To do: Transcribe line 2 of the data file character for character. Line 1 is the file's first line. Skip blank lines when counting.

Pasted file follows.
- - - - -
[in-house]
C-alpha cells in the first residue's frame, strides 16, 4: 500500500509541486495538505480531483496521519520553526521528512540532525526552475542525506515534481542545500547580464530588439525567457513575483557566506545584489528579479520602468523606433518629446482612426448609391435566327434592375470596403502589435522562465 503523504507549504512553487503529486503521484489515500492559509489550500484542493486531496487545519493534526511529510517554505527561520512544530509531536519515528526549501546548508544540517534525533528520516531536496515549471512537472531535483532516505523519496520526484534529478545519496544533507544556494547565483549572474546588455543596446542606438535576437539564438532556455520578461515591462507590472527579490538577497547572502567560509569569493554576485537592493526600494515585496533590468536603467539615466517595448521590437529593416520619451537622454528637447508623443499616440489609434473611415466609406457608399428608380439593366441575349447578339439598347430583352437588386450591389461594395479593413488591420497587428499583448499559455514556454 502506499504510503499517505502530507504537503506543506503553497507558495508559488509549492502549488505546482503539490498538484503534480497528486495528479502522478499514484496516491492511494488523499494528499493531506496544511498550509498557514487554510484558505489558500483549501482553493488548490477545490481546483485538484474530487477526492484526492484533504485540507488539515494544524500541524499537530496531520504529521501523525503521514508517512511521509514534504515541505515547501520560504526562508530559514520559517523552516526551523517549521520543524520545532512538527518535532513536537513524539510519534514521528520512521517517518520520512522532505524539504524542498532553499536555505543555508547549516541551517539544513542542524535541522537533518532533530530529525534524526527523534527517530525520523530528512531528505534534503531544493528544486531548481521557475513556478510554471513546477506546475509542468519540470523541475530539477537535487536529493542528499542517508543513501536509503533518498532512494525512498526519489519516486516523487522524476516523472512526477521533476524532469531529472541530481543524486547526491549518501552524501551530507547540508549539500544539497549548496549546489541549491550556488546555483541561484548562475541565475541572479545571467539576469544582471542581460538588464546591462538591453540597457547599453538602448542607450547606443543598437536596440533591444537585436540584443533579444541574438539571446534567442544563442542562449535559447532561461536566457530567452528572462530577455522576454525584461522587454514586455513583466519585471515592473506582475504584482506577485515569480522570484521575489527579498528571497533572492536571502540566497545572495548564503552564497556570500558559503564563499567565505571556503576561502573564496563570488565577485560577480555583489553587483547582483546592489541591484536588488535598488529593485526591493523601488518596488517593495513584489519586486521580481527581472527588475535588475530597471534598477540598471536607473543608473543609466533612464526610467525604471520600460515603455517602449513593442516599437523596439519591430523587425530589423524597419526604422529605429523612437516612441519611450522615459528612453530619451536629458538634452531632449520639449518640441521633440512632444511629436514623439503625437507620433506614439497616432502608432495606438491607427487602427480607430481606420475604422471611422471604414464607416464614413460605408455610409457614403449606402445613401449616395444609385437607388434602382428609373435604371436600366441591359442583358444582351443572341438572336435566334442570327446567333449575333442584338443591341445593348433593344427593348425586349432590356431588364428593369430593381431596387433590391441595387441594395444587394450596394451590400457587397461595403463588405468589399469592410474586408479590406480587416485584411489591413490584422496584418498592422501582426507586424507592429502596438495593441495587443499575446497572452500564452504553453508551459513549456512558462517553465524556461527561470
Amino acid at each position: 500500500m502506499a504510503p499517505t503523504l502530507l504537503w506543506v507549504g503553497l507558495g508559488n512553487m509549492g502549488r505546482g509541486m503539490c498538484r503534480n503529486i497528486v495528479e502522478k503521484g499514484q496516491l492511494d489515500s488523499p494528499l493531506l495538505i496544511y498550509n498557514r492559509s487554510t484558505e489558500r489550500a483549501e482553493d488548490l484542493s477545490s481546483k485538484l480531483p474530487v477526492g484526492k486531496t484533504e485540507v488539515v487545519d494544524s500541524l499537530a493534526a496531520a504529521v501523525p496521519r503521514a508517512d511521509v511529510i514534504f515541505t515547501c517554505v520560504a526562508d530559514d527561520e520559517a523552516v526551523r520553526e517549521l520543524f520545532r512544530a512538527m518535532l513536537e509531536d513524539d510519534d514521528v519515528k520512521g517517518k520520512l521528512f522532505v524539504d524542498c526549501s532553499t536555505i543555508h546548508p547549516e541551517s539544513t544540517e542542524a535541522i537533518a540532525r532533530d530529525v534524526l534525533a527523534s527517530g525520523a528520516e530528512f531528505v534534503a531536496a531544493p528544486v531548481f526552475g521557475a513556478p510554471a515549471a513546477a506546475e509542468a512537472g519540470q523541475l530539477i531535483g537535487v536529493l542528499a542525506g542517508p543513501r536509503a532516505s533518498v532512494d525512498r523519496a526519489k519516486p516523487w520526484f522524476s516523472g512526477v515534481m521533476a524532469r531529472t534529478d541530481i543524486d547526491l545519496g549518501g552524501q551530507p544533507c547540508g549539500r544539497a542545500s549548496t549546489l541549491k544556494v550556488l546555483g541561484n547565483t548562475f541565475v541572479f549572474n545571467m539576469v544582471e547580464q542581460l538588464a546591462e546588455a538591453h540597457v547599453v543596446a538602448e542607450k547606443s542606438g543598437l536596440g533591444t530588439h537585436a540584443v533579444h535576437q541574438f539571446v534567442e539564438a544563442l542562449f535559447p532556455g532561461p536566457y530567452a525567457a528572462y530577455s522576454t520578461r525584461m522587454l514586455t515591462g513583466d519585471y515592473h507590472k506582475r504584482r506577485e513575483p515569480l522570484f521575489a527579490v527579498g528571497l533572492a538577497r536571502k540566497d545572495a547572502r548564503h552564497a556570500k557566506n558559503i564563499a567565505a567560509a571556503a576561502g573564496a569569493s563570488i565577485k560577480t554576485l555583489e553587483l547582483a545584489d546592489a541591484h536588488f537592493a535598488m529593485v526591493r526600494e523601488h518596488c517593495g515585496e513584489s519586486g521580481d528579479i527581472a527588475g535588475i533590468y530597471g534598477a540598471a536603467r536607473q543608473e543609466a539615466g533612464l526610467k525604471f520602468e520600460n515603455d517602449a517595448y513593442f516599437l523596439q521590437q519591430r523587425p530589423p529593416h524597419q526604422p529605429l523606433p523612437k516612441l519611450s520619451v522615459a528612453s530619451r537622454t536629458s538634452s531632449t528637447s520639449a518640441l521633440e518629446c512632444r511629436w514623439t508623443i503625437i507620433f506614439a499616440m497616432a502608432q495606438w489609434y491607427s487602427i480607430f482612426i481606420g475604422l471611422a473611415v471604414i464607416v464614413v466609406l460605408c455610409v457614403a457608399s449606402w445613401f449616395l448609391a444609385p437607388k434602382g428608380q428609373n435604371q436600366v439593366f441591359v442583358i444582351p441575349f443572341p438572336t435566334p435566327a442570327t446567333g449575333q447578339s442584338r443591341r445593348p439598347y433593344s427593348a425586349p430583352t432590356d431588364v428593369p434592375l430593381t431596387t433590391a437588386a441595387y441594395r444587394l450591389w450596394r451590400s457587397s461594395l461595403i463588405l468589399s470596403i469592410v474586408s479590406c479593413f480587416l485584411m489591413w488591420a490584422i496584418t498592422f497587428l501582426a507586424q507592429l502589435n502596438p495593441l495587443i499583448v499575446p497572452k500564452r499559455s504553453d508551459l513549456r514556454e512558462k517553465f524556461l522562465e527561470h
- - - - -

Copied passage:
C-alpha cells in the first residue's frame, strides 16, 4: 500500500509541486495538505480531483496521519520553526521528512540532525526552475542525506515534481542545500547580464530588439525567457513575483557566506545584489528579479520602468523606433518629446482612426448609391435566327434592375470596403502589435522562465 503523504507549504512553487503529486503521484489515500492559509489550500484542493486531496487545519493534526511529510517554505527561520512544530509531536519515528526549501546548508544540517534525533528520516531536496515549471512537472531535483532516505523519496520526484534529478545519496544533507544556494547565483549572474546588455543596446542606438535576437539564438532556455520578461515591462507590472527579490538577497547572502567560509569569493554576485537592493526600494515585496533590468536603467539615466517595448521590437529593416520619451537622454528637447508623443499616440489609434473611415466609406457608399428608380439593366441575349447578339439598347430583352437588386450591389461594395479593413488591420497587428499583448499559455514556454 502506499504510503499517505502530507504537503506543506503553497507558495508559488509549492502549488505546482503539490498538484503534480497528486495528479502522478499514484496516491492511494488523499494528499493531506496544511498550509498557514487554510484558505489558500483549501482553493488548490477545490481546483485538484474530487477526492484526492484533504485540507488539515494544524500541524499537530496531520504529521501523525503521514508517512511521509514534504515541505515547501520560504526562508530559514520559517523552516526551523517549521520543524520545532512538527518535532513536537513524539510519534514521528520512521517517518520520512522532505524539504524542498532553499536555505543555508547549516541551517539544513542542524535541522537533518532533530530529525534524526527523534527517530525520523530528512531528505534534503531544493528544486531548481521557475513556478510554471513546477506546475509542468519540470523541475530539477537535487536529493542528499542517508543513501536509503533518498532512494525512498526519489519516486516523487522524476516523472512526477521533476524532469531529472541530481543524486547526491549518501552524501551530507547540508549539500544539497549548496549546489541549491550556488546555483541561484548562475541565475541572479545571467539576469544582471542581460538588464546591462538591453540597457547599453538602448542607450547606443543598437536596440533591444537585436540584443533579444541574438539571446534567442544563442542562449535559447532561461536566457530567452528572462530577455522576454525584461522587454514586455513583466519585471515592473506582475504584482506577485515569480522570484521575489527579498528571497533572492536571502540566497545572495548564503552564497556570500558559503564563499567565505571556503576561502573564496563570488565577485560577480555583489553587483547582483546592489541591484536588488535598488529593485526591493523601488518596488517593495513584489519586486521580481527581472527588475535588475530597471534598477540598471536607473543608473543609466533612464526610467525604471520600460515603455517602449513593442516599437523596439519591430523587425530589423524597419526604422529605429523612437516612441519611450522615459528612453530619451536629458538634452531632449520639449518640441521633440512632444511629436514623439503625437507620433506614439497616432502608432495606438491607427487602427480607430481606420475604422471611422471604414464607416464614413460605408455610409457614403449606402445613401449616395444609385437607388434602382428609373435604371436600366441591359442583358444582351443572341438572336435566334442570327446567333449575333442584338443591341445593348433593344427593348425586349432590356431588364428593369430593381431596387433590391441595387441594395444587394450596394451590400457587397461595403463588405468589399469592410474586408479590406480587416485584411489591413490584422496584418498592422501582426507586424507592429502596438495593441495587443499575446497572452500564452504553453508551459513549456512558462517553465524556461527561470